Heartbleed: First reports of exploits emerge, warns US government agency

By Graeme Burton
11 Apr 2014 View Comments
Heartbleed has created problems across the web world

The US Industrial Control Systems Cyber Emergency Response Team (ICS-CERT), a part of the Deparment of Homeland Security, has warned that the first sightings of exploits seeking to take advantage of well-publicised security flaws in OpenSSL have appeared in the wild.

OpenSSL is an open-source security tool widely used to encrypt passwords when people log-in to a system. A flaw in the implementation of OpenSSL could allow the private key used in a Secure Sockets Layer (SSL) communication to be exposed. An attacker could then decrypt and read any secure data passed on the network link.

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In a freshly revised alert, the organisation warned that there are already indications that exploits have emerged to take advantage of the security flaw.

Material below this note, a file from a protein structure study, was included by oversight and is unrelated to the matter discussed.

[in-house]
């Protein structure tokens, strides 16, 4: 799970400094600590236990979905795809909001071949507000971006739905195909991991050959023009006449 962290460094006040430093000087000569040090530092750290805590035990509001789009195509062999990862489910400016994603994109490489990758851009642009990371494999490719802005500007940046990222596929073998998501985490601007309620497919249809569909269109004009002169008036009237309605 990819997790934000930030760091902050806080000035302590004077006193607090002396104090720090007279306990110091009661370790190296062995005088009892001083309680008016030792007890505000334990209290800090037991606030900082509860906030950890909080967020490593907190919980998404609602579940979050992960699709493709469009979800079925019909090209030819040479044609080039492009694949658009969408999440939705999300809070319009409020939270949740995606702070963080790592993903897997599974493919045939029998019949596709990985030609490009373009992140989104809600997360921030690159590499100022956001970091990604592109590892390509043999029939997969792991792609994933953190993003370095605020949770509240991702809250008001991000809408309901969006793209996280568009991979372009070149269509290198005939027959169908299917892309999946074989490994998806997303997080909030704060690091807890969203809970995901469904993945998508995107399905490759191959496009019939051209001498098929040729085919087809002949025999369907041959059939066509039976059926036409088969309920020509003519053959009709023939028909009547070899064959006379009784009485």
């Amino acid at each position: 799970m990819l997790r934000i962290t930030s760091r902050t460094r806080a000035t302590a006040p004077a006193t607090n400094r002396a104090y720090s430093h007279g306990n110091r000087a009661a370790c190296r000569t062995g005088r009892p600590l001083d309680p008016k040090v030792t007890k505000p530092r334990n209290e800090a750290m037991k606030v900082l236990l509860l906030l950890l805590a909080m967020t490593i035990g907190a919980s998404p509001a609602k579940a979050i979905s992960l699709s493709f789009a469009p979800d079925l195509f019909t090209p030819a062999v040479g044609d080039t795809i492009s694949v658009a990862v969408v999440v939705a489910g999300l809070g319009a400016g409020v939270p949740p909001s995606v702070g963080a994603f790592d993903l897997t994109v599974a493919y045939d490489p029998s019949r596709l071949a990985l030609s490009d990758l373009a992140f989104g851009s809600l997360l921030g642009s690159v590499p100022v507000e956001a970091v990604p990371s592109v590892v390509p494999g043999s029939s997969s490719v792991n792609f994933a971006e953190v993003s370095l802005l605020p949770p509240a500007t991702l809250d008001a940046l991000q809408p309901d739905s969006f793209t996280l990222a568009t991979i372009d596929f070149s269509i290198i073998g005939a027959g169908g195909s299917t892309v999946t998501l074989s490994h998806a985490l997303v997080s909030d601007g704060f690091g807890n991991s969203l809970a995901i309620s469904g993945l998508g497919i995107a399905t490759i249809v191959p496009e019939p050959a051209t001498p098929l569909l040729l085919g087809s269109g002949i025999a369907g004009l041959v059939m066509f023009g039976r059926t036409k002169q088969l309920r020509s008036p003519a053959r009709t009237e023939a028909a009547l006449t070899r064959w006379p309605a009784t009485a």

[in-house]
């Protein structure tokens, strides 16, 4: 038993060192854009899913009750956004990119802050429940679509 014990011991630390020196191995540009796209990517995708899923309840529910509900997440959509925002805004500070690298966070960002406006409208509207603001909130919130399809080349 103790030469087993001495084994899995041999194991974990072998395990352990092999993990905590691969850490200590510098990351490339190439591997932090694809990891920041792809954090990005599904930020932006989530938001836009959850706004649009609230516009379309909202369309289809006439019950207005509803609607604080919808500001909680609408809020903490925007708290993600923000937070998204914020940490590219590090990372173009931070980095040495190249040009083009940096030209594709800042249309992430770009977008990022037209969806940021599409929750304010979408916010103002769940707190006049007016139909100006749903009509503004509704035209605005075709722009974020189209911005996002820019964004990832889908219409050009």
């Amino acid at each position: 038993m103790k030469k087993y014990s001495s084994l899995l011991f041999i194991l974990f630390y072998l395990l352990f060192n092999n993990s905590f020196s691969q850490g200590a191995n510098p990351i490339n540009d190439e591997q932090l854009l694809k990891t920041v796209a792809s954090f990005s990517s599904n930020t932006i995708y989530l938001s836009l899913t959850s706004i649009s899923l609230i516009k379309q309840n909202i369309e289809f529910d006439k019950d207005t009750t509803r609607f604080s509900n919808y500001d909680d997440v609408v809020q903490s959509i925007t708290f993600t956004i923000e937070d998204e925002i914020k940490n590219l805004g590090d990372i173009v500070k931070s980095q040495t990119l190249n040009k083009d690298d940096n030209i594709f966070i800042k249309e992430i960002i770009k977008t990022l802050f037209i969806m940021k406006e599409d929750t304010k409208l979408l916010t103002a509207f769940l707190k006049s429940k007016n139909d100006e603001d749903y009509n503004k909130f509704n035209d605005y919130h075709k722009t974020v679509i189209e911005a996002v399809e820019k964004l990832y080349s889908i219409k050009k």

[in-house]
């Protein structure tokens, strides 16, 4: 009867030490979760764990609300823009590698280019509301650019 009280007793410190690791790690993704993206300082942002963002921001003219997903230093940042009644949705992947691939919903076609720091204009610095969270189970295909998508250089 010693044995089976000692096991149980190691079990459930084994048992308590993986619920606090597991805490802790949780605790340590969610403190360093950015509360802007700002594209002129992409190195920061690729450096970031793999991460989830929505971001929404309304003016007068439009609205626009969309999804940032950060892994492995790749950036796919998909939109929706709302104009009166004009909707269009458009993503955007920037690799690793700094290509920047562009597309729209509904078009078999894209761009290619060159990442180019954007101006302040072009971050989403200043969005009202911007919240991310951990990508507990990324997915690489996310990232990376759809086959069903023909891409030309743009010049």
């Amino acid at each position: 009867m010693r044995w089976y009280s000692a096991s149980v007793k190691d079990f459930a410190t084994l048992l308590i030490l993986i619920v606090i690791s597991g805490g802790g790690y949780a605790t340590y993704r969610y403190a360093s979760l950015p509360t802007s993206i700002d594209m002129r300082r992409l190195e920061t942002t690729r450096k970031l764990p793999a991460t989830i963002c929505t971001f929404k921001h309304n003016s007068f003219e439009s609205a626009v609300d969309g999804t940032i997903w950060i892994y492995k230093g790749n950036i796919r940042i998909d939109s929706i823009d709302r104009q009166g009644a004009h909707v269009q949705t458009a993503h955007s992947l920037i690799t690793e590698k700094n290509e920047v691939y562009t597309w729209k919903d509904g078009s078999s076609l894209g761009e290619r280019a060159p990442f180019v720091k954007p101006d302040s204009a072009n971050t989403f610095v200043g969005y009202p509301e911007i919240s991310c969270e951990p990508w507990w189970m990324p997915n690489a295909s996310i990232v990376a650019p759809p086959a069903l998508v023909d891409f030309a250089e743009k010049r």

"ICS-CERT is aware of a public report of a vulnerability with proof-of-concept (PoC) exploit code that could expose private SSL keys used in the OpenSSL implementation of secure communication," claims the advisory.

It continues: "According to this report, the vulnerability in OpenSSL Versions 1.0.1 through 1.0.1f contain a flaw in its implementation of the transport layer security/datagram transport layer security (TLS/DTLS) heartbeat functionality that could disclose private/encrypted information to an attacker.

Ironically, while the ICS-CERT, one part of the US government, is battling to minimise the fall-out from the security flaw, another part of the US government - the US National Security Agency, predictably enough - has covertly been exploiting the flaw for at least two years, according to reports out today.

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